One of the most interesting subjects raised was presented as background information by Dr. Marc Buie, whose talk was titled “The Surface of Charon.” Buie revealed an interesting factoid. While Charon was discovered in July 1978, the late Brian Marsden, head of the IAU Minor Planet Center, did not officially recognize it as a satellite of Pluto until February 1985! Buie displayed copies of several IAU circulars issued between July 1978 and February 1985 that referred to Charon as an “unconfirmed” satellite of Pluto. During this time period, astronomers, despite IAU reluctance to recognize Pluto's moon, all recognized its existence and even referred to it by the name Charon—long before that name became “official.”

The display drew repeatedly drew laughter and recognition by those in attendance.

Did Marsden have a personal agenda? This is the same man who told the late Clyde Tombaugh that he “will torpedo your planet” and see that Pluto gets a minor planet number, even if Tombaugh did not live to see that. For decades, Marsden wanted Pluto under his auspices at the Minor Planet Center. And in 2006, it was Marsden who pushed hard for demoting Pluto.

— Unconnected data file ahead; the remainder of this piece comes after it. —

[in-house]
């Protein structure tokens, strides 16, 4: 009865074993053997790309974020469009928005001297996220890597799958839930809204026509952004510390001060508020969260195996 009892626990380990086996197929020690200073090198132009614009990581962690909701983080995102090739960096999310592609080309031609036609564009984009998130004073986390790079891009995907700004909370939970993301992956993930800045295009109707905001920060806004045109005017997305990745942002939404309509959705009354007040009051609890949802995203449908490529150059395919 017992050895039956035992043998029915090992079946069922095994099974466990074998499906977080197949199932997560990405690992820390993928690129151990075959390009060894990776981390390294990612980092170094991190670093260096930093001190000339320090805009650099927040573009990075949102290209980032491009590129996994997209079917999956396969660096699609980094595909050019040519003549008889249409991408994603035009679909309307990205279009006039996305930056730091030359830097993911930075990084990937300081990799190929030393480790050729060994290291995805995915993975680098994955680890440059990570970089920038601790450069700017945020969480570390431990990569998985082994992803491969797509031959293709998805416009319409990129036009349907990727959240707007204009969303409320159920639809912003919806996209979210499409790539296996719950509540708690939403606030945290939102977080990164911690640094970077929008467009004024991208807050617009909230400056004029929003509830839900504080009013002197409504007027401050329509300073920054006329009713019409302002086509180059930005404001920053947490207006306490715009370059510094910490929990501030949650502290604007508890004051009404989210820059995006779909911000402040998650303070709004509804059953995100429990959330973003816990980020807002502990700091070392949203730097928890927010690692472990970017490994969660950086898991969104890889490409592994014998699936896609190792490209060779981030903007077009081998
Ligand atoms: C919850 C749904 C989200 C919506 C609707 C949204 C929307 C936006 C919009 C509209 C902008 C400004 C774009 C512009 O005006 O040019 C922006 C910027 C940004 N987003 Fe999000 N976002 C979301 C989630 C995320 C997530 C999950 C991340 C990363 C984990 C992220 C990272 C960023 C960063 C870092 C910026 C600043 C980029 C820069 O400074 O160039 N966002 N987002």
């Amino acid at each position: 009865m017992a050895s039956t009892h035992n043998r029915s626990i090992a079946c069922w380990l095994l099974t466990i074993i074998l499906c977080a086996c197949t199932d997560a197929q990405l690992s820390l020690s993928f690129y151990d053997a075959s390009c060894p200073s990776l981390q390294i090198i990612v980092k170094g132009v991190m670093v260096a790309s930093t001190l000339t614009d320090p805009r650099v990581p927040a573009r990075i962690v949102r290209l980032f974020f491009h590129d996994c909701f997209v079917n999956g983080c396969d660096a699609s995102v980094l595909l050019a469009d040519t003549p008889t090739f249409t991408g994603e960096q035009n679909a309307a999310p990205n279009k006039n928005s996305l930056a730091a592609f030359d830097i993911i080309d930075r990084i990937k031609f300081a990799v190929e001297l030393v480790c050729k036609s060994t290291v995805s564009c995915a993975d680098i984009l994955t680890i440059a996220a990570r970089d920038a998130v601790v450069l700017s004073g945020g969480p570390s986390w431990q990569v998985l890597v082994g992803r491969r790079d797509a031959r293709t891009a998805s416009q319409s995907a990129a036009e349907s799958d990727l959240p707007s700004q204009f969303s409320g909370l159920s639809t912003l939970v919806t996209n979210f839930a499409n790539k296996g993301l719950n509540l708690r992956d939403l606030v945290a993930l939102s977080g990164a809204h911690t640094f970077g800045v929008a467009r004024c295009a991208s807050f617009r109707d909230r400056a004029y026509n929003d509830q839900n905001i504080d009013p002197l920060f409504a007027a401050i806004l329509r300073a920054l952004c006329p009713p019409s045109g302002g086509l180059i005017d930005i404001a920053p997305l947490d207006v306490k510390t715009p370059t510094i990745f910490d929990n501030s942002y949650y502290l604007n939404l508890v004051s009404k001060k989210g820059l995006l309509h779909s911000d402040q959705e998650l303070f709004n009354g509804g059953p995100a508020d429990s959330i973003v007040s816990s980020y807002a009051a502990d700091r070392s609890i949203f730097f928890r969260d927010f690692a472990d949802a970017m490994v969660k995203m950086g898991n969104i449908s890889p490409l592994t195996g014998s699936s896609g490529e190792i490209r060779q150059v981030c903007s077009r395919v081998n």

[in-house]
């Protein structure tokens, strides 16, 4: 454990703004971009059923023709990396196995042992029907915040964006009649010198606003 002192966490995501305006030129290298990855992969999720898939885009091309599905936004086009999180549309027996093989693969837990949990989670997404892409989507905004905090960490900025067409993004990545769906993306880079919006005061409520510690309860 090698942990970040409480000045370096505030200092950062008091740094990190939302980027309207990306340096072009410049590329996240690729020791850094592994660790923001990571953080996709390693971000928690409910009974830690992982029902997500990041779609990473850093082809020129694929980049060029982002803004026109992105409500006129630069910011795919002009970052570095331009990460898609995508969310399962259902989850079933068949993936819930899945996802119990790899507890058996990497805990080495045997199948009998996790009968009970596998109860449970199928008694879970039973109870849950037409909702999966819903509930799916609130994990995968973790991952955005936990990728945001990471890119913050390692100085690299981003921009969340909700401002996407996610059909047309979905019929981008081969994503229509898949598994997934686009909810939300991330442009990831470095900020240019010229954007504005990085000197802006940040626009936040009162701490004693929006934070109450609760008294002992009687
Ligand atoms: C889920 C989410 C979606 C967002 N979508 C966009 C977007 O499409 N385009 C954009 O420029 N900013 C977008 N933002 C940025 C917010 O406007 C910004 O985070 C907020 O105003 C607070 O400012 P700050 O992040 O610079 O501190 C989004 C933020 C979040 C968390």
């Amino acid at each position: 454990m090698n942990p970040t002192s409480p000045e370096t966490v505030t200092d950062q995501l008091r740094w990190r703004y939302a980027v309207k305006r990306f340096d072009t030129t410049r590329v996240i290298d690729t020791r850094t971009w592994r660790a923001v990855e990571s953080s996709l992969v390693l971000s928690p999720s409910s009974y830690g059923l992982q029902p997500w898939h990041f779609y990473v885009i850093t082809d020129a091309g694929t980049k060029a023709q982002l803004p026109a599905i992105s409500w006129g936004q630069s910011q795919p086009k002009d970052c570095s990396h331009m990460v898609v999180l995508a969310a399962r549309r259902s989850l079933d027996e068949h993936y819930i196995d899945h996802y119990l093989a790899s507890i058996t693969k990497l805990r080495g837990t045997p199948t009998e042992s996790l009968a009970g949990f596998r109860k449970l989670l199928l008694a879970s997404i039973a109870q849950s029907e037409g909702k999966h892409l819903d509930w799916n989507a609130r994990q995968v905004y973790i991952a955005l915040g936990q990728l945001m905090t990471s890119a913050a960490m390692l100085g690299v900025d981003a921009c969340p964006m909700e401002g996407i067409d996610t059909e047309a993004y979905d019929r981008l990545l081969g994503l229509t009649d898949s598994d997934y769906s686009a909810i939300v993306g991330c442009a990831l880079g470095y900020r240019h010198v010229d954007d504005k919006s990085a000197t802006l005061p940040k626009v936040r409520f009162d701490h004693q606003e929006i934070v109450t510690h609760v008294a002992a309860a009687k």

It took seven years for an established astronomer to be certain that Pluto has a large moon, well beyond the time this was accepted as common knowledge, not just by astronomers, but by the general public?

More likely, Marsden didn't want to know that the object he was so determined to downgrade was actually half of a binary system.

Personal agendas should not come into scientific discussions. This is just one more reason that the minor planet numbers assigned to Pluto and the other dwarf planets should be removed—in spite of the fact that Marsden will not see it.